For an inconsequential girl Edie’s life has been well examined. There are actually several books written about or featuring her while the legacy of movies she appeared in and movies about her is fairly extensive. Most of the early information on her life here is abstracted from Jean Stein’s biography. Stein, herself, is accused of writing the biography in a fit of sour grapes because Warhol wouldn’t make her one of his superstars. No matter, it is an exceptional book of its kind.
‘Edie’ is presented as an oral biography in the voice of many participants. However as all the voices are pretty uniform it would seem as though the editor, George Plimption, is pervasively evident. George Plimpton, otherwise a nobody, began his career as a celebrity in the sixties and the seventies by becoming a professional old line American, nearly the last of a vanishing breed.
He clowned around by trying out for various professional sports teams then writing books about the experience. Thus he became the American Man Of Letters touted on his website and a well known celebrity who could actually measure his press releases in inches. He and Stein put together an excellent more than readable book in their biography of Edie Sedgwick.
Edie was the daughter of Francis Sedgwick of Long Island, NY, he otherwise being known as Fuzzy. The family left New York for Santa Barbara, California just before Edie was born so she knew nothing of New York or the East Coast. In California she led what would seem to thave been an idyllic life. The family lived on a 3000 acre ranch which was exhanged after oil was found on it for a much larger ranch and finally an 18,000 acre ranch where she spent her teens. This was a functioning cattle ranch with ranch hands and the whole works.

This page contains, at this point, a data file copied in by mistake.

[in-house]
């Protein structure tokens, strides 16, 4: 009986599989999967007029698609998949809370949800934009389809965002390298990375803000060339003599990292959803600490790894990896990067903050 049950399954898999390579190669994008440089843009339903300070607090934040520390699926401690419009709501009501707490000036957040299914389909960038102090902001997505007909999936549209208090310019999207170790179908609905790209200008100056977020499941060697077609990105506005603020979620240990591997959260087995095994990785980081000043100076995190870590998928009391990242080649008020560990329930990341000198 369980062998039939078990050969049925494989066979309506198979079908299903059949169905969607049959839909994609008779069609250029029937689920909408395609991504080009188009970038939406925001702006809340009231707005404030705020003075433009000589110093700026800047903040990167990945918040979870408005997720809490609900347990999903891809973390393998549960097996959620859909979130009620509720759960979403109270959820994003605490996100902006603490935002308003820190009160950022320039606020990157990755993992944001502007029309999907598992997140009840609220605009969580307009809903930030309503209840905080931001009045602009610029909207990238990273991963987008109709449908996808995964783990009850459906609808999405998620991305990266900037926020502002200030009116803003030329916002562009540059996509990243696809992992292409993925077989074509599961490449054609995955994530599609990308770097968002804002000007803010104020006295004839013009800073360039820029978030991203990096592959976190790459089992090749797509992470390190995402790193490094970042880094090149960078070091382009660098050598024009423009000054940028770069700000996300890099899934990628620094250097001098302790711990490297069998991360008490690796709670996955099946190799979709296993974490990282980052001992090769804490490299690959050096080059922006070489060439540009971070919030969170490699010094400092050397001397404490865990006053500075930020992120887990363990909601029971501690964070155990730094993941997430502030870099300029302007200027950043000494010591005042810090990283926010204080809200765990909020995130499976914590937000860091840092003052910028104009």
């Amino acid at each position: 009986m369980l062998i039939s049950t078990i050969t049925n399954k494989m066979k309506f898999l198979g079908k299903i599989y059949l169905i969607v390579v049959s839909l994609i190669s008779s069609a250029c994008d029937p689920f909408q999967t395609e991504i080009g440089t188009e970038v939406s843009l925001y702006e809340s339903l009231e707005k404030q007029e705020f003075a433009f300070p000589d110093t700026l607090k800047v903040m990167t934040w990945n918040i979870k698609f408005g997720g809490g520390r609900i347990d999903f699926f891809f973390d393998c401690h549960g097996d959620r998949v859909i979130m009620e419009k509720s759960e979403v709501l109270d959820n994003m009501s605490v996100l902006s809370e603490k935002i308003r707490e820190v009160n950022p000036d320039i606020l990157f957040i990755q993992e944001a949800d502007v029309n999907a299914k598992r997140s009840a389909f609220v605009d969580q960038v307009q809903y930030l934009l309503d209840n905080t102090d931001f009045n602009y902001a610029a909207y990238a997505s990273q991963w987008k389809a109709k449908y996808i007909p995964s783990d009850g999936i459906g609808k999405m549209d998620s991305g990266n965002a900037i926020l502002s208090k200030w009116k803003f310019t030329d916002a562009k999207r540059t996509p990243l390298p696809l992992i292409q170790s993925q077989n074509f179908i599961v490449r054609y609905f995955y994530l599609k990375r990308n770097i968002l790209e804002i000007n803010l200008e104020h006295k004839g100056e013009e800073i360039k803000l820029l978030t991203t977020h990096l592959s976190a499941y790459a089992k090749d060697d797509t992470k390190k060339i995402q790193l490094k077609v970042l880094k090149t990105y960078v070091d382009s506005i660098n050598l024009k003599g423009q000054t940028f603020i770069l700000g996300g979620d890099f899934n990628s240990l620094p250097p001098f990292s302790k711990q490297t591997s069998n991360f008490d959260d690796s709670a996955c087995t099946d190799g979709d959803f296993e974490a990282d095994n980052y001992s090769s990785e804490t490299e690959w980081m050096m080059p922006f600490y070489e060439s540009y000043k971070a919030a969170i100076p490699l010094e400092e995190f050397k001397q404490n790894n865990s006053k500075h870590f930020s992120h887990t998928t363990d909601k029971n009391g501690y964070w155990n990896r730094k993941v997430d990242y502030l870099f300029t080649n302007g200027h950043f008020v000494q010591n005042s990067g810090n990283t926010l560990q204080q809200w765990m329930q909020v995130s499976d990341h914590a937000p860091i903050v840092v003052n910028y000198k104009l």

The Sedgwicks did not attend either public or private schools being rather schooled by private teachers along with a few neighbor children. Thus unfamiliar with the world she may have had a very diffiuclt time adjusting to real life people. She probably did not have time to do so before she was thrown into the boiling cauldron of New York City. Francis, or Fuzzy, was a difficult father; his children blamed him for their shortcomings while Edie said he had sexual relations with her. She then was, or believed herself, mentally unbalanced by the time she arrived at Radcliffe to begin college.
She may very well have been unbalanced but where I grew up I didn’t know anyone who didn’t have mental problems, parents or children, and by the time of high school graduation I was literally a basket case, nearly immobile. Yet, so far as I know, everyone got on with their lives including myself. Seems to me everyone has to work themselves out of that hole as best they can.